updated 8:43 AM EDT, Thu June 26, 2014
Jihadists have kidnapped over 140 Kurdish boys to "brainwash" them. But a few boys made a daring escape.
updated 8:48 AM EDT, Thu June 26, 2014
Reports that Syrian warplanes carried out a cross-border attack on Iraqi towns is further evidence of the blurring of the two countries' borders.
updated 5:33 PM EDT, Tue June 24, 2014
CNN's Atika Shubert speaks to a father whose teenage son joined the Jihad movement in Syria.
updated 7:41 AM EDT, Mon June 23, 2014
At the start of Syria's civil unrest, Omar would rally against the government alongside his schoolmates, later taking to the streets in his hometown of Salqin.
updated 5:17 PM EDT, Mon June 23, 2014
Atika Shubert looks at the rise of European jihadists traveling to Syria and whether they soon could join ISIS in Iraq.
updated 10:53 AM EDT, Mon June 23, 2014
The final stockpile of Syria's chemical weapons has been shipped out of the country, according to the OPCW, the Organisation for the Prohibition of Chemical Weapons.
updated 4:25 PM EDT, Wed June 25, 2014
The US isn't doing airstrikes in Iraq. Is there a vacuum for Syria and Iran to step in? CNN's Fareed Zakaria weighs in.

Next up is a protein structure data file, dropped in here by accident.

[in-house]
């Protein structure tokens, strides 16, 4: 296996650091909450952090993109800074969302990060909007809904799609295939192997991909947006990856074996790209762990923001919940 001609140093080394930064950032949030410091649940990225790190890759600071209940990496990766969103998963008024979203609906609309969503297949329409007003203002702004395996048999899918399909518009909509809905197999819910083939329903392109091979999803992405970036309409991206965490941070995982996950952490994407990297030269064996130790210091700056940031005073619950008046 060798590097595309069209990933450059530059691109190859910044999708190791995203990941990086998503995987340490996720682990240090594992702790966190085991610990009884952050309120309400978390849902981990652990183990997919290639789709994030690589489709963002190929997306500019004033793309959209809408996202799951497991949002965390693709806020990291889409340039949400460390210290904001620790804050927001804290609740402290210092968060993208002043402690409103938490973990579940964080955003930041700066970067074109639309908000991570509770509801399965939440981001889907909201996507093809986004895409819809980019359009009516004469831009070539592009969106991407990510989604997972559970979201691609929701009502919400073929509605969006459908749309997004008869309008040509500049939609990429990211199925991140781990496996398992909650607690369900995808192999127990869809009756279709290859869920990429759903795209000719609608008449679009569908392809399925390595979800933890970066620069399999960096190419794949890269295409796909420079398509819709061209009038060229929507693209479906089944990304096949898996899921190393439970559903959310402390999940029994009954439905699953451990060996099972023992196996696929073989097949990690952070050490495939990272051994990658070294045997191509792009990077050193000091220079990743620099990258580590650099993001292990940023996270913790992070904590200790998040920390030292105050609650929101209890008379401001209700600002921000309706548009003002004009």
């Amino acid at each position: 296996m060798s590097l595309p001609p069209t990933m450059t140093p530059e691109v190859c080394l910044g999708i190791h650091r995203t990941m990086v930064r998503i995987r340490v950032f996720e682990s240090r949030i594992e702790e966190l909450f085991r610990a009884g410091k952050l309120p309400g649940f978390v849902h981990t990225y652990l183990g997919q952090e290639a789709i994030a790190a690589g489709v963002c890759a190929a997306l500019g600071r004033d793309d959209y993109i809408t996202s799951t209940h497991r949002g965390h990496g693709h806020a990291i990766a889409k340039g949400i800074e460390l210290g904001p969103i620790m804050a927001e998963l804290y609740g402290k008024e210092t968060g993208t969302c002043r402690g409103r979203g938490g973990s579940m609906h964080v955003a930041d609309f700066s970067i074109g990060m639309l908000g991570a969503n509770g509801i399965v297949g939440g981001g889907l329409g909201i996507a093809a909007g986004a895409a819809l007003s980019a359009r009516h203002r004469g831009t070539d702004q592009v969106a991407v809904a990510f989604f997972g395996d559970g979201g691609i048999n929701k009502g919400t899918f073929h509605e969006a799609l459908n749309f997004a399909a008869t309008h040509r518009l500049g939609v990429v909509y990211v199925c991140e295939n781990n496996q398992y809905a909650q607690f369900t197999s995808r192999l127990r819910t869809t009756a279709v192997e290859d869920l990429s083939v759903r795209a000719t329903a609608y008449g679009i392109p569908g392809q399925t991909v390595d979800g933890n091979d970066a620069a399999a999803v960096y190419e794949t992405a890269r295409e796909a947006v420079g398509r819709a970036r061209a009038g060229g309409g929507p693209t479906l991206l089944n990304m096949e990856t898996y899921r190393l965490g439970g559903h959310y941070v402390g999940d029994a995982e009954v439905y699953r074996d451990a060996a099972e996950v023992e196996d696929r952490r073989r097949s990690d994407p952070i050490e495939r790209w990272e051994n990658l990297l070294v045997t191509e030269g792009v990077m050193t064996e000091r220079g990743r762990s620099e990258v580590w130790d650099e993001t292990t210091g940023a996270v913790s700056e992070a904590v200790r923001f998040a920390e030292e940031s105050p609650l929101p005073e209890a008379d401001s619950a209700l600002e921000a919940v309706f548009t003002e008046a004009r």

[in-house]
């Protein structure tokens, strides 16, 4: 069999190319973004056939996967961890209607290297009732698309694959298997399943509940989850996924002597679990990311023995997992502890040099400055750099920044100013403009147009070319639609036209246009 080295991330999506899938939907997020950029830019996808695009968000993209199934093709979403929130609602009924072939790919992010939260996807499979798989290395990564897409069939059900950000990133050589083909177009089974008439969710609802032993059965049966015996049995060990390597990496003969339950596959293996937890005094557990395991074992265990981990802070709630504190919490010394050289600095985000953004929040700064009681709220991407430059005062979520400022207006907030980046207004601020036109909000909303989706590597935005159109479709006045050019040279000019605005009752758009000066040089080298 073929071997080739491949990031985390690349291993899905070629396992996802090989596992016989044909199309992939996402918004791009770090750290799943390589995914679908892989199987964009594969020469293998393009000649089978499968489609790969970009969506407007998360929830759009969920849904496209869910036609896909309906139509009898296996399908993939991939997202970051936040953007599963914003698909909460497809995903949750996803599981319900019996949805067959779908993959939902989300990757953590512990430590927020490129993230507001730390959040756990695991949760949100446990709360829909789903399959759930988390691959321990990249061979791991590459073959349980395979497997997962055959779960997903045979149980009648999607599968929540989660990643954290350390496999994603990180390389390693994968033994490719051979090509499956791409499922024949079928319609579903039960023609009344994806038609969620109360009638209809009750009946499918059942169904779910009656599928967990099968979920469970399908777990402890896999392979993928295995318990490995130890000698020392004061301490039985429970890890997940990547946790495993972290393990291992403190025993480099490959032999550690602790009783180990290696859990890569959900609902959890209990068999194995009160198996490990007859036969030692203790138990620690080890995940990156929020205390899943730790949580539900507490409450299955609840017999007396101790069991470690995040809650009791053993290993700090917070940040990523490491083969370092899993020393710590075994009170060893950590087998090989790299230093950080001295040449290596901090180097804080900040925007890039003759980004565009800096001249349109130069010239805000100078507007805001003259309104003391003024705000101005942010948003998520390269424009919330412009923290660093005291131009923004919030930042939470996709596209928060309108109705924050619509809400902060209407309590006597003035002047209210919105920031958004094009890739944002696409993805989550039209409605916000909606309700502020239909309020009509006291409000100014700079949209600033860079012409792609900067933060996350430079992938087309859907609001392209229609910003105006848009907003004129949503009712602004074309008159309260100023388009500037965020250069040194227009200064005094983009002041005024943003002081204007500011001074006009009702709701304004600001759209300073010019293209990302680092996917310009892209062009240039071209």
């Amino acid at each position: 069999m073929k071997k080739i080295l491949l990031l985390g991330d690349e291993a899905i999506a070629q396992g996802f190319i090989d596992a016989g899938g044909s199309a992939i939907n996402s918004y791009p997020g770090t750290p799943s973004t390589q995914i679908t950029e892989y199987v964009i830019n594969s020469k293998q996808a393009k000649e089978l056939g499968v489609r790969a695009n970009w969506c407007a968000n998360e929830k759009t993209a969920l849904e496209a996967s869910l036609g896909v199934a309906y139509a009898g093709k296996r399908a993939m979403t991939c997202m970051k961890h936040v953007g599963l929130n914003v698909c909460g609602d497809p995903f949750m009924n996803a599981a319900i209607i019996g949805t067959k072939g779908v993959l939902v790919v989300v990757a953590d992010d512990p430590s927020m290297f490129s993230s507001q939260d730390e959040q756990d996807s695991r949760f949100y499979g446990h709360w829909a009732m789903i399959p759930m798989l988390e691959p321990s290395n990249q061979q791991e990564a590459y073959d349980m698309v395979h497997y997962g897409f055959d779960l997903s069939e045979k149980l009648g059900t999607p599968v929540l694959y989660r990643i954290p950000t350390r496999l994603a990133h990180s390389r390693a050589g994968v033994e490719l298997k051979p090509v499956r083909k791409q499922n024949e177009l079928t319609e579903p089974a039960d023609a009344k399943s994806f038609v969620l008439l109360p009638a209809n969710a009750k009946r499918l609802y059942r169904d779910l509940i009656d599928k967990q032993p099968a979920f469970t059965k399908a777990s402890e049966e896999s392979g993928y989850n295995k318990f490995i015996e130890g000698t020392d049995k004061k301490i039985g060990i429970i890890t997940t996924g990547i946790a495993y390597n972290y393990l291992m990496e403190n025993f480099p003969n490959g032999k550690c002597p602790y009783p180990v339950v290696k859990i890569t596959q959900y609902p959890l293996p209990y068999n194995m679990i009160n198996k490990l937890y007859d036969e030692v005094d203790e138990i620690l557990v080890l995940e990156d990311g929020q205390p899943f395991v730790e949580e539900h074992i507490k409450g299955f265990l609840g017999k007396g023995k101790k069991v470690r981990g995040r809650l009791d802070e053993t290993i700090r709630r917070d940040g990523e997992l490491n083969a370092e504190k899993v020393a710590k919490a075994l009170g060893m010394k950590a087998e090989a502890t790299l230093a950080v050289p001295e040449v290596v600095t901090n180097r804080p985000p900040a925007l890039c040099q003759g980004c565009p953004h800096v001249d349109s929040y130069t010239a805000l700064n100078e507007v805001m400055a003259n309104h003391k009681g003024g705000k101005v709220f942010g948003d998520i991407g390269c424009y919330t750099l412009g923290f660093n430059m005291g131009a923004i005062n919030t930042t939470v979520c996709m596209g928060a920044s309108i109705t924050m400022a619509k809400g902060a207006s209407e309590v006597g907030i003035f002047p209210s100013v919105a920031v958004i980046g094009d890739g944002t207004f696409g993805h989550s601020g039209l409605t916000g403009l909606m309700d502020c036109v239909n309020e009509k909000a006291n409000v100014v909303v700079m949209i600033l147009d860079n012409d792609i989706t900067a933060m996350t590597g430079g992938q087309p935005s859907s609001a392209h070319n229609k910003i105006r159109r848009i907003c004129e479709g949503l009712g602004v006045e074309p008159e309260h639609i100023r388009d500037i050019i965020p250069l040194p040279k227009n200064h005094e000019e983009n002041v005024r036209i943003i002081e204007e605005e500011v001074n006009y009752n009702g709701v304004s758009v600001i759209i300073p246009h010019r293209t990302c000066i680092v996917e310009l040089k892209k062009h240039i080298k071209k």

updated 4:04 AM EDT, Tue June 10, 2014
CNN's Nick Paton Walsh reports on Syrian rebels using underground explosions against the better-equipped regime.
updated 7:51 AM EDT, Mon June 9, 2014
CNN's Nick Paton Walsh returns to the besieged rebel areas of Aleppo, a pale skeleton of a city that has had the life bombed out of it.
updated 7:51 AM EDT, Mon June 2, 2014
Syria may be embroiled in a brutal three-year civil war, but that's not stopping the government from holding presidential elections.
updated 7:23 AM EDT, Tue June 3, 2014
CNN's Nick Paton Walsh meets an ISIS defector in hiding and gets a rare look into the group's recruitment process.
updated 12:10 PM EDT, Thu June 5, 2014
Over a thousand Syrian refugees have turned an abandoned shopping mall in Lebanon into makeshift living quarters.
updated 12:16 PM EDT, Tue October 14, 2014
More than 100,000 people reportedly have been killed in Syria since a popular uprising in 2011 spiraled into a civil war.
ADVERTISEMENT